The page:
Torchlight II is an action-packed dungeon crawling RPG in an open, dynamic world. You must fight your way through a variety of enemies the world throws at you, collect as much loot as you can get your hands on and avoid traps when they arise.
The story begins when the corrupted Alchemist, one of the playable character classes from the previous game, destroys the town of Torchlight and travels across the world with sinister motives in mind. It’s up to you to catch up to him, find out what’s going on and put a stop to the evil that transpires.
Players choose from one of four classes when starting the game. Unfortunately, the game does a poor job of informing you about the differences between each character class when choosing. You’re left with deciding based on the name and the appearance on the screen.
Available character classes in the game:
There aren’t many choices available to make the character look exactly how you would want him/her to be like, but it’s better to have several options present rather than none at all. Gender, skin tone, hairstyle, and hair color can all be adjusted.
You wouldn’t feel lonely on your journey because the game lets you have a pet to accompany you. They’re not just for show either. They help you during battles and you can send them to town to sell your unused items. Of course, you will receive no battle support while they head into town.
There are a variety of animals you can choose from to be your fellow companion and you can choose different versions of them. It’s a nice addition if you like a specific animal but dislike one version of its appearance. Feeding your pet also transforms them for a short period of time.
Gameplay & Controls
Each class has different elemental skills and some weapons/armor are locked to specific classes. As you level up, you gain points that can be invested in stats and skills to strengthen your character.
Fighting enemies might seem like you’re mashing a bunch of buttons to use a lot of fancy skills, and as you level up, you drop a skill for a new skill, but you’re going to have to put your brain to work for some of the tougher enemies if you don’t want your health to drop to zero. Constantly using elemental skills and not properly investing in your focus stat can make it annoying when you run out of mana, that’s why it’s crucial to properly build up your character.
Often NPCs will give you quests which you can accept/ignore. Navigating to these quests is a dream come true in Torchlight II as it marks the location where you need to go to begin these quests. It’s also possible to toggle the marker ON/OFF in the case you want to delay/ignore an accepted quest and hide the marker displayed on your map.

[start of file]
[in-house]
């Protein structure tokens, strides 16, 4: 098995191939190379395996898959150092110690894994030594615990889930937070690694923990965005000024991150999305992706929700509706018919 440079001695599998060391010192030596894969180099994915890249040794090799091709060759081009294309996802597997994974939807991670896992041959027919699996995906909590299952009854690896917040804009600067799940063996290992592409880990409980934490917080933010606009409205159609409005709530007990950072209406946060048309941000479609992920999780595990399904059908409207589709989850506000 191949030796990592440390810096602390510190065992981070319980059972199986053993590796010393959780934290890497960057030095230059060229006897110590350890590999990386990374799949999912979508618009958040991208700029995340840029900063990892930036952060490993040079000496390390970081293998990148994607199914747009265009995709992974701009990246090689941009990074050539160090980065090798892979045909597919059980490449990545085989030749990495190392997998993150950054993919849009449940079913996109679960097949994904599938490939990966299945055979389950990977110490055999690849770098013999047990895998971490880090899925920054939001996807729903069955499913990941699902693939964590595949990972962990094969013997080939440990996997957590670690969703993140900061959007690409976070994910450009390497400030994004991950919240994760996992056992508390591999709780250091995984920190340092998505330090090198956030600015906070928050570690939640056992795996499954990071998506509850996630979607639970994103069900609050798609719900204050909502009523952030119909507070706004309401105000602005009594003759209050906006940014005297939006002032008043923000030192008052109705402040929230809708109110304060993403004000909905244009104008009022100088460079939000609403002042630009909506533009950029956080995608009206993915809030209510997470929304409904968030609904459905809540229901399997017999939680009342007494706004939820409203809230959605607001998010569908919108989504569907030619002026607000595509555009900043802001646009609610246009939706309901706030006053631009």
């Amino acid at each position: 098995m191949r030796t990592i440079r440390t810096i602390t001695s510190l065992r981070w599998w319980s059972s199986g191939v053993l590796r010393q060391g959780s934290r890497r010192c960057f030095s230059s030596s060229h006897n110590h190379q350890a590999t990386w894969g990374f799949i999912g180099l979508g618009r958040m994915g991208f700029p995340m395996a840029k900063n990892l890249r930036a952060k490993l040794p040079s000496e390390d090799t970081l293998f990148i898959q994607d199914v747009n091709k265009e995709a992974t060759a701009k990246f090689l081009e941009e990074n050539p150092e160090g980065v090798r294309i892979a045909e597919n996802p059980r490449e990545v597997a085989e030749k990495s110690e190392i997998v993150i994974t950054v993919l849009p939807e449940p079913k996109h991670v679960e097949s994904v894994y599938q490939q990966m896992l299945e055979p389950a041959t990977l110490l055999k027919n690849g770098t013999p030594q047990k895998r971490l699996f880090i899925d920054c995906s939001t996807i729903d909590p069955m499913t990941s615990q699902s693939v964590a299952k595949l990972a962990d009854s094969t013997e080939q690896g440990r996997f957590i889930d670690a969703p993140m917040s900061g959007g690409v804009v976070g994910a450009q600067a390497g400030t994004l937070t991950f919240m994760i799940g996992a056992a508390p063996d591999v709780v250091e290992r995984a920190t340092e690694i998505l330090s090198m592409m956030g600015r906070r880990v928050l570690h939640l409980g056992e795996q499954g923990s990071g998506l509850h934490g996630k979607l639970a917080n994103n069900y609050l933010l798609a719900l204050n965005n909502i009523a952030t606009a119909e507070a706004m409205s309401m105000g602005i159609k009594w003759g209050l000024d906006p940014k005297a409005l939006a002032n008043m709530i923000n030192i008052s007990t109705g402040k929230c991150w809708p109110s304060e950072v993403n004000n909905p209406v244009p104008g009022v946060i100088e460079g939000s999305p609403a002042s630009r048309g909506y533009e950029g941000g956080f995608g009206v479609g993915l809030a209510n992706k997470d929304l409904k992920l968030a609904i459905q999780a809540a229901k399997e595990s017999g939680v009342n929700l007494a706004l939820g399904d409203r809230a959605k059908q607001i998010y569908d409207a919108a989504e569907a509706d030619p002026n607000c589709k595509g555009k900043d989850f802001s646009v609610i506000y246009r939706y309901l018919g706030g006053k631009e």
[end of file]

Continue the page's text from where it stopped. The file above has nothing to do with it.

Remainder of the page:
Controller button mapping is all that you could have asked for in a game such as this one, however, the game falls short when it comes to helping you build up your character. Newbies to games such as this one might ignore swapping new weapons/armor they obtain from drops with their old gear, taking advantage of gems to make weapons/armor stronger, and maybe even investing skill/stat points in the character. Experienced players wouldn’t be bothered by tutorials forced upon them when their intention is to play through and enjoy the game with the experience they already have.
The game has four different difficulties (casual | normal | veteran | elite) and an option to enable/disable hardcore mode. Regardless of the difficulty chosen, the gameplay gets tougher the more you progress through the story which is good. The difficulty chosen does not affect loot or drop rates. However, it does affect the enemy’s health and damage.
When your health bar fully depletes, you’re left with the options of respawning from where you left off, respawning at the entrance of a dungeon or respawning at the latest town map you unlocked. The better the revival option, the more gold it would cost to be revived. Using up your gold like this makes it difficult to buy new, better weapons and gear or enhance your current gear for better stats, making the game even more challenging.
Co-op Multiplayer Gameplay & Replay Value
With multiple character classes, randomized maps, and a co-op mode, Torchlight II was made with replay value in mind. You can start your first journey as an Embermage with long-distance attacks and later start over as a Berserker to get up close in the enemy’s personal space.
In addition, a ‘New Game Plus’ is available when finishing the primary campaign of the game. It is said to offer a significantly greater challenge by starting over with the same character. You also keep all the gold and gear you acquired during your prior playthrough.
Torchlight II Co-op Multiplayer Gameplay
Torchlight II for the Nintendo Switch offers both online and local co-op multiplayer with friends or randoms. It’s possible to either host a game or join a game. You can search between a range of levels, difficulties, and a number of players when searching for a game to join. Hosting supports all of the above, however, you can reroll the world and limit players to friends or invitations.
It can be tedious attempting to join a game if you fail to find someone as the inputted settings are not saved. Multiplayer sessions run smoothly with no lag. You can view all of the players connected and their locations. Sadly you cannot fast-travel to their exact location.
Torchlight II is a solid choice to go with if you’re looking for an action RPG. It’s a game meant to be played multiple times, especially with its co-op multiplayer gameplay. It does not hit your wallet where it hurts and you can get over 20 hours of gameplay in a single solo campaign playthrough. You will have to self-teach yourself a few things and the stat screen is buggy, but it’s a great game for its price.
Torchlight II receives a 7/10.